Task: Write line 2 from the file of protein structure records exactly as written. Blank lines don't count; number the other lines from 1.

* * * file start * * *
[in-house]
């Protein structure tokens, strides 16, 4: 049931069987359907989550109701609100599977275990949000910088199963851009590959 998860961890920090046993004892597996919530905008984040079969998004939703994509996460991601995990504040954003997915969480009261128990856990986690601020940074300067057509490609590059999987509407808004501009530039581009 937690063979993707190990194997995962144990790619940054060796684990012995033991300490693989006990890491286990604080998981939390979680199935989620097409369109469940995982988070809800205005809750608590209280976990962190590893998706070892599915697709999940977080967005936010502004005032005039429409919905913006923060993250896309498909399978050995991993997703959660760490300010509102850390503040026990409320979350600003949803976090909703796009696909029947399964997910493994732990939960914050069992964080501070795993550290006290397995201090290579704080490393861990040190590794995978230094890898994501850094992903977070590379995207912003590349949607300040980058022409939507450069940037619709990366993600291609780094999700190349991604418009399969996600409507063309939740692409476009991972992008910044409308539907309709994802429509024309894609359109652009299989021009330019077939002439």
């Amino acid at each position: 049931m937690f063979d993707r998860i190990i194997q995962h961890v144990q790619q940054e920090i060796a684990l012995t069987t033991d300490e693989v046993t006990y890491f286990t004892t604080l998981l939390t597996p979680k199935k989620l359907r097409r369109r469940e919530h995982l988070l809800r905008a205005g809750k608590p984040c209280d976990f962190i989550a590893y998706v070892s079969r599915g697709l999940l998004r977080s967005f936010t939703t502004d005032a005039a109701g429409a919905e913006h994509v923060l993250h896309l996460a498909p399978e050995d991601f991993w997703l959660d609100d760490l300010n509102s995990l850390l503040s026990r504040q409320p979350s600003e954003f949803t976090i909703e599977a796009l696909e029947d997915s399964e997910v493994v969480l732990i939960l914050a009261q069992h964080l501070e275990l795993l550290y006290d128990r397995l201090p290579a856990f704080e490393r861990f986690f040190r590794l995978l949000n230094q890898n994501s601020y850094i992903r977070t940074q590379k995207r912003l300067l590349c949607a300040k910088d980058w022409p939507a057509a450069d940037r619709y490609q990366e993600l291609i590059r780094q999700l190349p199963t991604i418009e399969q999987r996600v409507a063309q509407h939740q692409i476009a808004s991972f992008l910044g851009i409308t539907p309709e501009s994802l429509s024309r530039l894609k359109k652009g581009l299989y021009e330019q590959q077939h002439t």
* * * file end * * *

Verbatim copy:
């Protein structure tokens, strides 16, 4: 049931069987359907989550109701609100599977275990949000910088199963851009590959 998860961890920090046993004892597996919530905008984040079969998004939703994509996460991601995990504040954003997915969480009261128990856990986690601020940074300067057509490609590059999987509407808004501009530039581009 937690063979993707190990194997995962144990790619940054060796684990012995033991300490693989006990890491286990604080998981939390979680199935989620097409369109469940995982988070809800205005809750608590209280976990962190590893998706070892599915697709999940977080967005936010502004005032005039429409919905913006923060993250896309498909399978050995991993997703959660760490300010509102850390503040026990409320979350600003949803976090909703796009696909029947399964997910493994732990939960914050069992964080501070795993550290006290397995201090290579704080490393861990040190590794995978230094890898994501850094992903977070590379995207912003590349949607300040980058022409939507450069940037619709990366993600291609780094999700190349991604418009399969996600409507063309939740692409476009991972992008910044409308539907309709994802429509024309894609359109652009299989021009330019077939002439």